As the failed effort by the new House Republican majority to elect a Speaker creeps along at the pace of a very old snail, most of the complaints about the spectacle are being addressed to the “holdouts,” the 20 or so House rebels trying to sidetrack Kevin McCarthy or make him their permanent hostage via drastic rule changes. But, at some point, the attention should shift to the motives of the 200 or so McCarthy loyalists. Is the vindication of this man’s ambitions really worth the battering their party is taking from this extended demonstration of disunity and fecklessness?
Sure, McCarthy is entitled to the Speakership via the usual rules governing these things. He’s climbed the slippery pole of congressional seniority. He’s spent ridiculous amounts of time raising money for GOP House candidates and engaging in the tedious pageantry of reflexive partisanship and anti-Washington rhetoric demanded of Republican leaders. Long before his current humiliation, he embarrassed himself repeatedly whenever his MAGA-hood was challenged. But, at this point, all the drama is really just a testament to his ego. Why does McCarthy have to be Speaker? What great principle does he represent? What distinct faction has he formed or led? And, more to the point, what exactly would be lost if the majority of House Republicans abandoned him and ended this fiasco of a Speaker’s election?
One could argue that if McCarthy’s colleagues throw him under the bus it would just embolden the rebels to make even more demands, including naming a Speaker from their own ranks. But it’s more plausible that the rebels will accept McCarthy’s scalp as a trophy and back off their efforts to secure virtual control of the House in exchange for letting the Californian have his gavel. It’s an open secret that the No. 2 House Republican, Steve Scalise, would easily be accepted by the rebels, probably without additional concessions. If McCarthy were the selfless leader he professes to be, he’d bow out and save his conference all this grief and embarrassment. He could almost certainly name his own consolation prize from the full array of committee chairmanships or retire with the promise of a future ambassadorship or even Cabinet post the next time a Republican becomes president. He’s also still young enough to become very rich based on his résumé and connections.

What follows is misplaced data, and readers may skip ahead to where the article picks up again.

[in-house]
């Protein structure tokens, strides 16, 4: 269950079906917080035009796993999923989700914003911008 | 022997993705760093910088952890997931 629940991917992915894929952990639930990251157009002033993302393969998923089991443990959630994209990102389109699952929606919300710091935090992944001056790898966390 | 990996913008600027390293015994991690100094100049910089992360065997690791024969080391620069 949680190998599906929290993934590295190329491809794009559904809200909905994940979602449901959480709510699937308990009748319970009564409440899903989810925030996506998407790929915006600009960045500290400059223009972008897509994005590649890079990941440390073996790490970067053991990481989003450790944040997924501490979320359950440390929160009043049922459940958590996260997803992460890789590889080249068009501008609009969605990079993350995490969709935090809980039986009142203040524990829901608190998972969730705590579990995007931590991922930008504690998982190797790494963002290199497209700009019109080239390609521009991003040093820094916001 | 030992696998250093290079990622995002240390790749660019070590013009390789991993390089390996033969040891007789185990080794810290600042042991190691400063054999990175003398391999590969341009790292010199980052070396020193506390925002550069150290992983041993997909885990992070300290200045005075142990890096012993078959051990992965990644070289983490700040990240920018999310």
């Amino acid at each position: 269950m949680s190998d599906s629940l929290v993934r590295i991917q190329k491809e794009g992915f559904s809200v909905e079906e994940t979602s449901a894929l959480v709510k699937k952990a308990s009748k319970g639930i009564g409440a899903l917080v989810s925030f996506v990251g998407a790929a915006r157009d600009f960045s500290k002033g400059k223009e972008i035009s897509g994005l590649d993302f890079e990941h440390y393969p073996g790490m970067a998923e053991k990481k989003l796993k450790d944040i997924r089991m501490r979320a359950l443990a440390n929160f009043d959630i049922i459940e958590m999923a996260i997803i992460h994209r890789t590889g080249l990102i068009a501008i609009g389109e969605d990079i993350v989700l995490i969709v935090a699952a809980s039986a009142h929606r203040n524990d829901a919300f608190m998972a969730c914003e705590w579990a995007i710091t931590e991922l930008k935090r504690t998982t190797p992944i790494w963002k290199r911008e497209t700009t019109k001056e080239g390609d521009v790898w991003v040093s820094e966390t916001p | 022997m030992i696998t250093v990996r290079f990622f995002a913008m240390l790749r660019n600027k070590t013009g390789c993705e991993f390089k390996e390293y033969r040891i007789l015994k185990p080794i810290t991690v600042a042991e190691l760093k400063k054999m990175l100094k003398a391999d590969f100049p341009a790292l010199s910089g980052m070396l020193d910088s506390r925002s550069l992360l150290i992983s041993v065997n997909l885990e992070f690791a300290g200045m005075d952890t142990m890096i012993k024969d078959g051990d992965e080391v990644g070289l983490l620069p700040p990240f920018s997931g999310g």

But it’s more likely that McCarthy will drag the House to hell and back to win his precious Ring of Power or be forced out to allow the chamber to resume its normal functions. He’s been saying for weeks that he’d grind away at this fight for the Speakership no matter how long it takes. That hasn’t changed:
We may be about to find out how very long he and his friends are willing to elevate his interests above all others and his ego above his party and country.
More on the speaker stalemate
- Kevin McCarthy’s Tarnished Triumph
- Kevin McCarthy’s Humiliation Finally Ends: Live Updates
- C-Span’s Editorial Director on the Network’s Biggest Week Ever